Synopsis from Impakter Book Review by Dr. Annis Pratt:
It is 2034, and Donald Jesus Trump is still in power, having presided over the “consolidation of all of the major corporations in the country by the 400 Oligarchs and the Trump Family.” They have destroyed the middle class altogether, keeping “their armies of servants, slaves and employees” cowed by relentless propaganda and constant threat of torture and assassination by a vicious army of “black shirts.”
Prison camps are filled with destitute souls who can never pay the fines necessary to get out and whose body parts have become the only American export that the rest of the world will purchase.
Wait a minute! How can Trump have survived another 16 years in good enough health for all of this?. One of the principal stylistic methods of dystopian writing is hyperbole, or exaggeration of what might really be going on for satiric effect. By 2018, it isn’t much of a leap from all we have learned about Trump’s distasteful prurience to the idea that he and his oligarchs might prolong their lifespans by enslaving lactating mothers to suckle (several times a day) at their breasts.
Meanwhile, the air is so polluted that everyone wears masks, and there has been a serious decline in health from a diet of food poisoned by GMOs, pollution, and pesticides.
Enter (of all people) another Winston Smith, named after the hero of George Orwell’s 1984. Greenberg develops his hero as a fully rounded character, utterly miserable at his job of making a propaganda film where he has to force his actors to chomp down on ears of chemically contaminated corn with a pretense of appetite.
Just as Orwell’s Winston suffers from “instinctive feeling that the conditions you live in were intolerable and that at some other time that must have been different,” Greenberg’s Winston has sufficient moral consciousness to realize that he is living in a “warped universe” of criminality and tyranny.
The trouble with dystopias is that they tend to make their readers miserable. 1984 is relentlessly dark, with only the briefest hint that there might be a better way to live based on Winston’s vague childhood memory and fleeting fantasies.Yet dystopian writing often enfolds alternative utopian possibilities – think of Orwell’s Animal Farm before the pigs turn themselves into human oligarchs. Or Aldous Huxley’s world of passionate and emotion-driven “Savages” who fail to succumb to the rationalized mechanical sensuality of his Brave New World.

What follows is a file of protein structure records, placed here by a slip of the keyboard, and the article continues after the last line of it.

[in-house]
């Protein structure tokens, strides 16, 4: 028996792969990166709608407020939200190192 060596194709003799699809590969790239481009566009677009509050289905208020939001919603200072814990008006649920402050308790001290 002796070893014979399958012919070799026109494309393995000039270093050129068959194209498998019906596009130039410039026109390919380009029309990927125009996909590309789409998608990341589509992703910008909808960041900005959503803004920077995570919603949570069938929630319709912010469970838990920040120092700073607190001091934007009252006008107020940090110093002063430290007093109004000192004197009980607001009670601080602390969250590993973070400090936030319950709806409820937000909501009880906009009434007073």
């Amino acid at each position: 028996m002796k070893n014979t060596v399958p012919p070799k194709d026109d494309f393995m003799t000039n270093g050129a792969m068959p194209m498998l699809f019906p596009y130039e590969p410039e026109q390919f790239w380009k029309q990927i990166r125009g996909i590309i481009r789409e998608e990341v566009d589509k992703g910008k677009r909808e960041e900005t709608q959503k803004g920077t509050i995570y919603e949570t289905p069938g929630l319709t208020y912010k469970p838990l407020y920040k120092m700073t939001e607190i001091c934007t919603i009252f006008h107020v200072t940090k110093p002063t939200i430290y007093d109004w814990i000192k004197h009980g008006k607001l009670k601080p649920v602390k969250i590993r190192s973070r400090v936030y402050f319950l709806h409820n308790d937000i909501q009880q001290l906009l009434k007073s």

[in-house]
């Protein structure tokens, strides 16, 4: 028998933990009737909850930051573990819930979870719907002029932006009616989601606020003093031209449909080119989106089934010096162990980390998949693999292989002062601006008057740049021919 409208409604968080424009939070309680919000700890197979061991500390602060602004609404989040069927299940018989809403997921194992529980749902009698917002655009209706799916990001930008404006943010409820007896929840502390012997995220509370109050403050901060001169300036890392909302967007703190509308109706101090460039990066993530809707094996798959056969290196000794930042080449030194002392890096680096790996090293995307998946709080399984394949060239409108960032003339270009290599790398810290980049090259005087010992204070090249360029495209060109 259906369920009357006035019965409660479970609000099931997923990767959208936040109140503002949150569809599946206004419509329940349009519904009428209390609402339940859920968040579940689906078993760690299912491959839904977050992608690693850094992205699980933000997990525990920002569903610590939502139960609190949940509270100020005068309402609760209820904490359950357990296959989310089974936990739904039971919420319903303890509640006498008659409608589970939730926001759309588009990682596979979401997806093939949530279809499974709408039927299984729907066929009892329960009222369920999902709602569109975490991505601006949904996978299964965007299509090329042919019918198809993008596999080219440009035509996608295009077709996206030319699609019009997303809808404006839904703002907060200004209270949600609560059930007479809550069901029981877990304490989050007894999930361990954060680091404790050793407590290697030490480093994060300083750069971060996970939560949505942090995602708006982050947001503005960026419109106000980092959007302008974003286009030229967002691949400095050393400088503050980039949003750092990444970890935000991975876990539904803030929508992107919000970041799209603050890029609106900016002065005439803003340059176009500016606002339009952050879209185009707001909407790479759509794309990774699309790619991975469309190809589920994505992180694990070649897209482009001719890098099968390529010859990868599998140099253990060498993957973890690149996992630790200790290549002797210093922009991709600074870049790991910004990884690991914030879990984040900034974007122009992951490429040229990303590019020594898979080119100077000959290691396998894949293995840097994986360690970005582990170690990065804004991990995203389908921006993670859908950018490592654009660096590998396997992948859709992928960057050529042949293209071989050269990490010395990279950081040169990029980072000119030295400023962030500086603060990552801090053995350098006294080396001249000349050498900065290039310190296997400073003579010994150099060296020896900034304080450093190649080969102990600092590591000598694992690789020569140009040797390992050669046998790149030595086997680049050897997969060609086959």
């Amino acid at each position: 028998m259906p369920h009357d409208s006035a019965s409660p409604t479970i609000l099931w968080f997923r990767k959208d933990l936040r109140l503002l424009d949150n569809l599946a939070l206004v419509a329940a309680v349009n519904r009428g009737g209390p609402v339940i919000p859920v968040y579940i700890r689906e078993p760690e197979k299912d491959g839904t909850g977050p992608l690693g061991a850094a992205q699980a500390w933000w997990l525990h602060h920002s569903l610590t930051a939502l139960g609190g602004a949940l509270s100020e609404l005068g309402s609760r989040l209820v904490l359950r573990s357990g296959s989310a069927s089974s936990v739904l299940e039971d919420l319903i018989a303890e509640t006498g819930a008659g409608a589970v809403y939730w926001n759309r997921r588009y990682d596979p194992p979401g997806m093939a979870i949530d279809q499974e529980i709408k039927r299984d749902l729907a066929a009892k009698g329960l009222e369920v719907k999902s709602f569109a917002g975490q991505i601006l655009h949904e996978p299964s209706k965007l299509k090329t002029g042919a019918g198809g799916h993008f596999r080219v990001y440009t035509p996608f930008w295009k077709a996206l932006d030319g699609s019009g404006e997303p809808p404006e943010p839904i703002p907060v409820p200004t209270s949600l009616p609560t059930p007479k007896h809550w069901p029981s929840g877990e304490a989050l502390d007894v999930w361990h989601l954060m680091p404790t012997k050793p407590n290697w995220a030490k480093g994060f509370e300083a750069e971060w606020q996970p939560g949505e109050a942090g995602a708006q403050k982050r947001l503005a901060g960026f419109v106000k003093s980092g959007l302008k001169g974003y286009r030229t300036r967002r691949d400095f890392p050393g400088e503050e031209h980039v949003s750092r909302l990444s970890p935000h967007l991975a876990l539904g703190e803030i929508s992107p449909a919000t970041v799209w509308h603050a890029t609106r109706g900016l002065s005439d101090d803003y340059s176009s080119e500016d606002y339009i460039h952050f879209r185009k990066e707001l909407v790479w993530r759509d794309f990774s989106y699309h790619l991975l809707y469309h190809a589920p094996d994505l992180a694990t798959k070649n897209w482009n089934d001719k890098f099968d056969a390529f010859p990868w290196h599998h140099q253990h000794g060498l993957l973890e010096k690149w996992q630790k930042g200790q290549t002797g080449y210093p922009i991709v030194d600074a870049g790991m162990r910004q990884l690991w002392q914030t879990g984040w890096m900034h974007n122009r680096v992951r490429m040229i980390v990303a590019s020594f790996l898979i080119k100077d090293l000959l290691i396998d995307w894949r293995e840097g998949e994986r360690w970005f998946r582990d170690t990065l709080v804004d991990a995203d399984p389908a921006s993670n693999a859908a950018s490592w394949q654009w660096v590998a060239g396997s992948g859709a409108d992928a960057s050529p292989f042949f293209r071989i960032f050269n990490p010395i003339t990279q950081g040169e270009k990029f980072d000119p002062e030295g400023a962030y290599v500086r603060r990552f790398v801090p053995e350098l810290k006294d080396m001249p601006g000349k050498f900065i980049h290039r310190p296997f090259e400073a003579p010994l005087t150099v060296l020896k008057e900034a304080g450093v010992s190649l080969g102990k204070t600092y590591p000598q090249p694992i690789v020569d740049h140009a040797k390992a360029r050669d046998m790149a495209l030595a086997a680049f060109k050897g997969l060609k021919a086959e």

Likewise, in 2034, Greenberg alternates dystopia and utopia. Accounts of what is going on in his Trumpean “The United Enterprises of America” are interspersed with utopian scenes from “The United Peoples of America”. He devotes so many chapters to the latter that he doesn’t so much enfold his utopia within his dystopia as to suggest (as his subtitle hints) that his book is mainly about “Utopia Rising.”
As a result, he provides as much utopian hope as dystopian misery. His swiftly moving plot structure reminds me of J.R. R. Tolkien’s The Lord of the Rings series where “catastrophic” episodes (The Land of Mordor, Mount Doom) alternate with “eucatastrophic” alternatives (the Shire, Lothlorien).
The United Peoples of America have secured a significant swathe of California and the west coast as a “harmonious Wetopia.”
Greenberg introduces them at a meeting in a bomb-proof shelter under Google headquarters in Mountain View, California.
His heroes, Dawn and Maria, accompanied by their two teenage daughters, encounter real-life characters like Washington’s elder stateswoman Patty Murray and Native American rights advocate Winona La Duke in council with Google founder Larry Page, who, we are told, “knew more than almost anyone about the force field that protected their young country from the violent vengeance of the Trump Regime.” A force field created by “devices that both collect and harness psychic chi energy” to form a nearly indestructible shield seven miles above the land they have secured.
Guess who is also at the meeting? Elon Musk and Mark Zuckerberg. And later, Edward Snowden also makes an unexpected appearance. They are all examples of Greenberg’s quirky inclusion of real people.
Where Donald Jesus Trump attributes his success to “evolution as white men and God’s blessing of the fittest”, Maria and Dawn and their fellow utopians tune themselves in to a universal energy (a “Divine One Spirit”) that activates an altruistic mutation in their individual genetic makeup. Through reaching an empowering harmony in group singing, each activates an inward genetic mutation toward altruism, a capability for “the facilitation of the common good.”
Their plan is to bring about a “Great Expansion” of this “We-ness” to activate similar genetic changes in Trump’s enslaved populace and overthrow his hegemony.